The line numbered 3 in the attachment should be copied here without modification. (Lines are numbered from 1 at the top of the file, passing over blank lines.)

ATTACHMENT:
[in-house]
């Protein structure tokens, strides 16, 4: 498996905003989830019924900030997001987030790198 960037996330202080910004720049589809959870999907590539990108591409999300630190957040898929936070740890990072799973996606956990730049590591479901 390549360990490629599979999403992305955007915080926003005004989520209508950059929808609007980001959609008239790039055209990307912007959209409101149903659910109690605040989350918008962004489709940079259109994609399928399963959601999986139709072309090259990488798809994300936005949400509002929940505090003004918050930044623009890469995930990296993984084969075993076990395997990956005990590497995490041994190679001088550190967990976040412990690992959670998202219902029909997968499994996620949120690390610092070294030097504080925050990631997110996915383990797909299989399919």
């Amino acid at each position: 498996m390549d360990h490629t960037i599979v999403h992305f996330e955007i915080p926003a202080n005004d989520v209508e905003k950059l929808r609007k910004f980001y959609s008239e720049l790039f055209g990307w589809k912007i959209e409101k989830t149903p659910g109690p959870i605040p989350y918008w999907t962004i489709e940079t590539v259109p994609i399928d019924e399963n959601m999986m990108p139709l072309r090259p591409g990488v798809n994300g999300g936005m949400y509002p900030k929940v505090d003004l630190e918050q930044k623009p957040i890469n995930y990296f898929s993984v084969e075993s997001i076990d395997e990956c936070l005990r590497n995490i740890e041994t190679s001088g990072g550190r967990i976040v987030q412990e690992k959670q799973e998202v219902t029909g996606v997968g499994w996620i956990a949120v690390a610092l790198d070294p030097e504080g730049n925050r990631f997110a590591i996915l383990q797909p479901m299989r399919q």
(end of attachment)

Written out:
């Amino acid at each position: 498996m390549d360990h490629t960037i599979v999403h992305f996330e955007i915080p926003a202080n005004d989520v209508e905003k950059l929808r609007k910004f980001y959609s008239e720049l790039f055209g990307w589809k912007i959209e409101k989830t149903p659910g109690p959870i605040p989350y918008w999907t962004i489709e940079t590539v259109p994609i399928d019924e399963n959601m999986m990108p139709l072309r090259p591409g990488v798809n994300g999300g936005m949400y509002p900030k929940v505090d003004l630190e918050q930044k623009p957040i890469n995930y990296f898929s993984v084969e075993s997001i076990d395997e990956c936070l005990r590497n995490i740890e041994t190679s001088g990072g550190r967990i976040v987030q412990e690992k959670q799973e998202v219902t029909g996606v997968g499994w996620i956990a949120v690390a610092l790198d070294p030097e504080g730049n925050r990631f997110a590591i996915l383990q797909p479901m299989r399919q």